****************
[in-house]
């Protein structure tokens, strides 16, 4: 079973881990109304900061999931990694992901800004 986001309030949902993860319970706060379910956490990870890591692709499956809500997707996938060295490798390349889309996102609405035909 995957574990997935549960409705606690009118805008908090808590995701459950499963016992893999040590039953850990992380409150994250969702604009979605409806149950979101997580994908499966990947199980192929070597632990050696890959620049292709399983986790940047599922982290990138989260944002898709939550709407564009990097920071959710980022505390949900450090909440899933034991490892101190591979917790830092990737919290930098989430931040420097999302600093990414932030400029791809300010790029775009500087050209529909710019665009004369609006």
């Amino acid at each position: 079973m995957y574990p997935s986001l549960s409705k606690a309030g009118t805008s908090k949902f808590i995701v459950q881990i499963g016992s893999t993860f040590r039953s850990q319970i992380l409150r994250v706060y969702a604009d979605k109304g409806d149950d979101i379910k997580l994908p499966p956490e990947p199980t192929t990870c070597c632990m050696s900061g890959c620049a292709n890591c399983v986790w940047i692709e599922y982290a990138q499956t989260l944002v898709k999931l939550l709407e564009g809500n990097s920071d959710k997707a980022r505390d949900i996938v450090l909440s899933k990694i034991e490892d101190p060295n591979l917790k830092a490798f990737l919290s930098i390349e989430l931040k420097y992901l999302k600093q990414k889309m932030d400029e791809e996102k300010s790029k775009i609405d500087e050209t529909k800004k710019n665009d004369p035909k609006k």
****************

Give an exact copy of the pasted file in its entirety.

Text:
[in-house]
């Protein structure tokens, strides 16, 4: 079973881990109304900061999931990694992901800004 986001309030949902993860319970706060379910956490990870890591692709499956809500997707996938060295490798390349889309996102609405035909 995957574990997935549960409705606690009118805008908090808590995701459950499963016992893999040590039953850990992380409150994250969702604009979605409806149950979101997580994908499966990947199980192929070597632990050696890959620049292709399983986790940047599922982290990138989260944002898709939550709407564009990097920071959710980022505390949900450090909440899933034991490892101190591979917790830092990737919290930098989430931040420097999302600093990414932030400029791809300010790029775009500087050209529909710019665009004369609006």
């Amino acid at each position: 079973m995957y574990p997935s986001l549960s409705k606690a309030g009118t805008s908090k949902f808590i995701v459950q881990i499963g016992s893999t993860f040590r039953s850990q319970i992380l409150r994250v706060y969702a604009d979605k109304g409806d149950d979101i379910k997580l994908p499966p956490e990947p199980t192929t990870c070597c632990m050696s900061g890959c620049a292709n890591c399983v986790w940047i692709e599922y982290a990138q499956t989260l944002v898709k999931l939550l709407e564009g809500n990097s920071d959710k997707a980022r505390d949900i996938v450090l909440s899933k990694i034991e490892d101190p060295n591979l917790k830092a490798f990737l919290s930098i390349e989430l931040k420097y992901l999302k600093q990414k889309m932030d400029e791809e996102k300010s790029k775009i609405d500087e050209t529909k800004k710019n665009d004369p035909k609006k």